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Japanese skier Kimishima aims to ski like his hero Messi plays Football

OIS
Date
14 Jan 2020
Tags
Olympic News, Alpine Skiing, Lausanne 2020, YOG, Japan
Just one thought was running through the mind of Japanese Alpine skier Kimishima Ohra as he stood in the start gates at the Lausanne 2020 Winter Youth Olympic Games: what would Lionel Messi do?

The man from Tochigi, just north of Tokyo, is a huge fan of the Argentinian superstar and tries to take a flavour of the six-time world footballer of the year’s genius on to the slopes every time he skies.

“I love Messi, the way he always wants to attack, he is always thinking about scoring, he is passionate about it and I do the same thing when I ski,” Kimishima said. “I always try to attack. I just want to ski like he plays football.”

The 17-year-old watches Messi play for his club FC Barcelona on TV as “often as possible” and if there is no live action available, he is often found trawling YouTube for videos of his hero in action.

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And while Kimishima has not yet produced the performances he wants at Les Diablerets Alpine Centre, he is proud of the way he has stayed true to his hero’s never-changing mantra.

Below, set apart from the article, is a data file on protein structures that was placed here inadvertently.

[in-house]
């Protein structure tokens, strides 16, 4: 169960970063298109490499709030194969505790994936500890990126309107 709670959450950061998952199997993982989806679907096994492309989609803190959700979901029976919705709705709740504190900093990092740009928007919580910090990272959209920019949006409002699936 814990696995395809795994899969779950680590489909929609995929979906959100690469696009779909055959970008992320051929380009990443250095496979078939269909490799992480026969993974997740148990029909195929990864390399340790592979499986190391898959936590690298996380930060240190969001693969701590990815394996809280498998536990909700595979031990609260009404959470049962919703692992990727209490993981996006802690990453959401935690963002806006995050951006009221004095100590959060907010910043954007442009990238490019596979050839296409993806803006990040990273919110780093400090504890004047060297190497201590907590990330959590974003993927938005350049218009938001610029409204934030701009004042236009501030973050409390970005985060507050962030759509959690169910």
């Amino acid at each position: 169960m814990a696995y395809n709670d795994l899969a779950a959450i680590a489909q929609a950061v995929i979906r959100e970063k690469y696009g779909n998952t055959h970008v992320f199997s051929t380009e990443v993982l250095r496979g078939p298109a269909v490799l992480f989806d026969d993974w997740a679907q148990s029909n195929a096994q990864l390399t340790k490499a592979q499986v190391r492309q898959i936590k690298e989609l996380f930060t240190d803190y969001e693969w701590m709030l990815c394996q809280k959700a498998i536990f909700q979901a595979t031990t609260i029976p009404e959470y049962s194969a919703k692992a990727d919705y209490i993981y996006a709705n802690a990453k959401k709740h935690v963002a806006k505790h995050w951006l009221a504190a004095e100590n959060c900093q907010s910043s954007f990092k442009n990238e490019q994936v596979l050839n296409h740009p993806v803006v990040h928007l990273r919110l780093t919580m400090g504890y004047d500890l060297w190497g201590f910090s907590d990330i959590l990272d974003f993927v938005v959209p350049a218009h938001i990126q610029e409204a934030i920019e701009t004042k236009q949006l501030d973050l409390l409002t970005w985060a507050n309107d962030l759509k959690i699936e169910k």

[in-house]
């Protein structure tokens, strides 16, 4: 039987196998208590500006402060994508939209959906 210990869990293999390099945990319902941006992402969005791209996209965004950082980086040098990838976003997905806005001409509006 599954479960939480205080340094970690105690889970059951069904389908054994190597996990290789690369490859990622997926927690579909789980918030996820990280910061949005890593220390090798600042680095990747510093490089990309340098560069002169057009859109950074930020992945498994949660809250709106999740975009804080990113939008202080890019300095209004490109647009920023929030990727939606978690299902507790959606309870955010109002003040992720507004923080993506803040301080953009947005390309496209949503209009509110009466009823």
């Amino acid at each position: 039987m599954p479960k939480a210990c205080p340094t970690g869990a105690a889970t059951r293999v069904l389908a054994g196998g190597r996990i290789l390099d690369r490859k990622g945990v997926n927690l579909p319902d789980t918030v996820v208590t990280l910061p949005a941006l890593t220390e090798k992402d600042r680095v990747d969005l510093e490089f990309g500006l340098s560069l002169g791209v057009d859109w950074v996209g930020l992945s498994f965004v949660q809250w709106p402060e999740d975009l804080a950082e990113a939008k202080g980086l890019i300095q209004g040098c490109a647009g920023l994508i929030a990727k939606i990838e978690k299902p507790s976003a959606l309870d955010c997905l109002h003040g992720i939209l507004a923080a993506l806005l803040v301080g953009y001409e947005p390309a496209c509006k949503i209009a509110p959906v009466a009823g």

“I feel bad about today because my skis crossed so I fell but I was trying to attack,” Kimishima said after failing to finish the first run of the men’s giant slalom on Monday. “I did my best.”

The only time Kimishima has been upset with himself is when he felt he was too cautious in the opening Super-G event, in which he finished 42nd. In the aftermath of that the teenager berated himself but promised he would come back the next day and “ski like Messi”.

He certainly got closer to his aim, producing the 23rd-best slalom time of the day to climb to 26th in the combined. While he laughed at the idea that Messi would be proud of such a comeback, Kimishima did acknowledge that it was a display to savour.

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The chances of Messi making the trip to Tokyo to play in the 2020 Olympic Games may be slight but both Kimishima and his Alpine skiing teammate Wakatsuki Yuka are drawing great inspiration from the prospect of their nation hosting the world’s biggest sporting spectacle.

“Everything in Japan is about the Olympics right now,” said Wakatsuki, who finished 26th in the women’s giant slalom and 28th in the combined. “It’s so cool and it makes me want to be at Beijing 2022 (Olympic Winter Games).”

Kimishima feels if he can dig deep, commit to full-time training and, most importantly, channel his inner Messi, he has a chance of joining her there.

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